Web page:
7. 7. advantages of rasters The geographic location of each cell is implied by itsposition in the cell matrix. Accordingly, other than anorigin point, e.g. bottom left corner, no geographiccoordinates are stored. Due to the nature of the datastorage technique data analysis is usually easy toprogram and quick to perform. The inherent nature of raster maps, e.g. one attributemaps, is ideally suited for mathematical modeling andquantitative analysis. Discrete data, e.g. forestrystands, is accommodated equally well as continuousdata, e.g. elevation data, and facilitates the integratingof the two data types. Grid-cell systems are verycompatible with raster-based output devices, e.g.electrostatic plotters, graphic terminals.
    8. 8. disadvantages of rastersThe cell size determines the resolution at which the data isrepresented.; It is especially difficult to adequatelyrepresent linear features depending on the cell resolution.Accordingly, network linkages are difficult to establish.Processing of associated attribute data may be cumbersomeif large amounts of data exists. Raster maps inherentlyreflect only one attribute or characteristic for an area. Sincemost input data is in vector form, data must undergo vector-to-raster conversion. Besides increased processingrequirements this may introduce data integrity concernsdue to generalization and choice of inappropriate cell size.Most output maps from grid-cell systems do not conform tohigh-quality cartographic needs.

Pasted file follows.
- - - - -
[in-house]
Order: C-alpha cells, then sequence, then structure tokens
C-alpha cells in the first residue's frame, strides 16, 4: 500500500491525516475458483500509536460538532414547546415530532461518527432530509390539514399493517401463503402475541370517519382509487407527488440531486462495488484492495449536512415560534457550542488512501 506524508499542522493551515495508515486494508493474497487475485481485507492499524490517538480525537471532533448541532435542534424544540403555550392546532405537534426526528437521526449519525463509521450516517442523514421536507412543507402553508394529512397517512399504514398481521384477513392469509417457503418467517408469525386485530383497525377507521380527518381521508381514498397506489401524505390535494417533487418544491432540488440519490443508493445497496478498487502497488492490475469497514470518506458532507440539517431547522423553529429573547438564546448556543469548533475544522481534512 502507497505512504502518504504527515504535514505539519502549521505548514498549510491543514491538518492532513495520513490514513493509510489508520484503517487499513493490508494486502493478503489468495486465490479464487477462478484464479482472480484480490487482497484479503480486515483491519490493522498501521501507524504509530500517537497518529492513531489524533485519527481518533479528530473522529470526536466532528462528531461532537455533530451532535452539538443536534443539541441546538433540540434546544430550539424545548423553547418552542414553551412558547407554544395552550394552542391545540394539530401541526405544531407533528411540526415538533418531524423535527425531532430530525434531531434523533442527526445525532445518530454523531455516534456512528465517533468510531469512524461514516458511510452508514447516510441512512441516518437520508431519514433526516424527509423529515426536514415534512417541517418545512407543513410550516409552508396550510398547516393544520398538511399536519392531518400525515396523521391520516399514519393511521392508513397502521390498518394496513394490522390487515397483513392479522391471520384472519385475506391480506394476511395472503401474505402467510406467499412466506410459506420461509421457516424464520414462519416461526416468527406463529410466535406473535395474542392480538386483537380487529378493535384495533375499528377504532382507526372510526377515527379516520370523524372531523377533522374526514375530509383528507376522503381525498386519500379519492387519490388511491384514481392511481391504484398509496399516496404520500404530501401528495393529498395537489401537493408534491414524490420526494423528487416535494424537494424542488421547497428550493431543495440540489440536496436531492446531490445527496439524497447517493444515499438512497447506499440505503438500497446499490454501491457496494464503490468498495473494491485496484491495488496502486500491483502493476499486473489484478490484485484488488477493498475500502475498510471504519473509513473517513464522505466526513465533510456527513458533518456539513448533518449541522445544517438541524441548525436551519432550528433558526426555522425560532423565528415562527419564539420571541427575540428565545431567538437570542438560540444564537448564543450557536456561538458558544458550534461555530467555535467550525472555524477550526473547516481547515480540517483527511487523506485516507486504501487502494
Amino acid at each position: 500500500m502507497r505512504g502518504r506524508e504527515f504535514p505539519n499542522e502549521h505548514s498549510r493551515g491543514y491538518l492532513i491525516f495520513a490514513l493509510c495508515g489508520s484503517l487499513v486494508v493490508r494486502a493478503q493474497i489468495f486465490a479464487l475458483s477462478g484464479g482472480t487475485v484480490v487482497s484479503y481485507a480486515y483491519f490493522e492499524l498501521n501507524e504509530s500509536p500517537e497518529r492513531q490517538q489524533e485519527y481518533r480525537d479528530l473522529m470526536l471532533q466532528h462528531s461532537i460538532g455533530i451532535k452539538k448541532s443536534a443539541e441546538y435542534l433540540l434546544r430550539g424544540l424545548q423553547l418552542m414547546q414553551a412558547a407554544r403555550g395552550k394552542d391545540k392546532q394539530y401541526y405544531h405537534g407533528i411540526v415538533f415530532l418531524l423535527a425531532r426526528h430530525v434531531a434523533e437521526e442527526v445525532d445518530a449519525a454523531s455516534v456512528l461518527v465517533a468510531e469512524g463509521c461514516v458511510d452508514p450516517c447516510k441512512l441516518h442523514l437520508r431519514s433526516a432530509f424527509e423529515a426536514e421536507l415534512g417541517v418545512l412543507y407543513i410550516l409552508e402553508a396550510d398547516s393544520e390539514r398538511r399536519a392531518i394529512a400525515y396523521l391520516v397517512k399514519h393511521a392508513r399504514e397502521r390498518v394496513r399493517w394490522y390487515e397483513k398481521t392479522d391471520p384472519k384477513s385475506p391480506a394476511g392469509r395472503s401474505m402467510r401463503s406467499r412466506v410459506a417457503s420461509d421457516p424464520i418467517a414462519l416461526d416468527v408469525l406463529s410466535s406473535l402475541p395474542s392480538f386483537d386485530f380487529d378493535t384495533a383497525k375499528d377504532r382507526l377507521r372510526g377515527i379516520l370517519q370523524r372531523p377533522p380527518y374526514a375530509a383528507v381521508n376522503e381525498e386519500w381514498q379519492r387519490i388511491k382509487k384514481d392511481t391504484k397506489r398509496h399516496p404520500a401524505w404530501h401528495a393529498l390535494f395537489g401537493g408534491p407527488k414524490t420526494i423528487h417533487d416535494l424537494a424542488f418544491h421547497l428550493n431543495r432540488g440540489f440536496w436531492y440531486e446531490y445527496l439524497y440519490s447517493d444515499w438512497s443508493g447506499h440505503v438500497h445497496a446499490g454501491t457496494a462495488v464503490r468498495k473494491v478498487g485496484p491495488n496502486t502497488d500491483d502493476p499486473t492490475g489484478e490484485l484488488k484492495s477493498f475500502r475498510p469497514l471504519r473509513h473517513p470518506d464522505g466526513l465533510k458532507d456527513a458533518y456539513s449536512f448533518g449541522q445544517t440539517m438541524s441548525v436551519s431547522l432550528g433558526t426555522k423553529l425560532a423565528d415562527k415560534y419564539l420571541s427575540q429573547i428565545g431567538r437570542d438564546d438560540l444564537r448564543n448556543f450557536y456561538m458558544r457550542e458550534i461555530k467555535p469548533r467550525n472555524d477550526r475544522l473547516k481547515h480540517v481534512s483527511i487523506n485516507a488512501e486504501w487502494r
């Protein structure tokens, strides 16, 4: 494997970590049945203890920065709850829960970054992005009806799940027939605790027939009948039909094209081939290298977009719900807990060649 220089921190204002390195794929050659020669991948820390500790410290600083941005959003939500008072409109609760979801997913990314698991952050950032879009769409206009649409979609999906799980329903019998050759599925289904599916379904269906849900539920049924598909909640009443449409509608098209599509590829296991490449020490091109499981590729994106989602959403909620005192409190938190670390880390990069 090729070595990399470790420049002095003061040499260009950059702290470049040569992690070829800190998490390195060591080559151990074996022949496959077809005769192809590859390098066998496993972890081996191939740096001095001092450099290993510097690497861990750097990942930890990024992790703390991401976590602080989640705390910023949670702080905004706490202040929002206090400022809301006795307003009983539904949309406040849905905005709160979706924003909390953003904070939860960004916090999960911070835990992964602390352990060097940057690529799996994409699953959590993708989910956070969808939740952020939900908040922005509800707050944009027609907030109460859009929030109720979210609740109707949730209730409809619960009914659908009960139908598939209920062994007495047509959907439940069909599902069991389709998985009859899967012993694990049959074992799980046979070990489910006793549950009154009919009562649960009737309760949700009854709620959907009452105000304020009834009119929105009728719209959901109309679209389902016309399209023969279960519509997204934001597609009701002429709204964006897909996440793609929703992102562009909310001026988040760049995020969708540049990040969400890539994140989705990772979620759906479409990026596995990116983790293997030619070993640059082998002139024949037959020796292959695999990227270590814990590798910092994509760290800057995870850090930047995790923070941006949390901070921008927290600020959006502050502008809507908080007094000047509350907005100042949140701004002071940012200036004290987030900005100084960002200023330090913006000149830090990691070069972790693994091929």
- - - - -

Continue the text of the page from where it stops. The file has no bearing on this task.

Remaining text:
9. 9. GIF format The GIF name is a acronym for Graphics Interchange Format, and was firstintroduced by Compuserve in 1987. This is a popular format next to the JPEGformat and is still used on Web pages today. Digital cameras, however, don’t usethis format because it only supports 256 colours.There are currently two versions of GIF in use: GIF87a (the original version) andGIF89a. The GIF89a version supports multiple images in stream which allowsyou to create animated GIF images.Advantages – One advantage to a GIF is that it uses lossless compression to makean image smaller. This means that no image information is lost duringcompression. It also has the advantage of making one of the colours in the imagetransparent to allow the background to show through. As mentioned earlier, youcan create simple animations by combining multiple images into a single GIF89afile.Disadvantages – The biggest disadvantage for the GIF file format is that it onlysupports 256 colours, which isn’t nearly enough for a digital photo. This meansthat GIF files are restricted to sharp-edged line art (such as logos) that have alimited number of colours.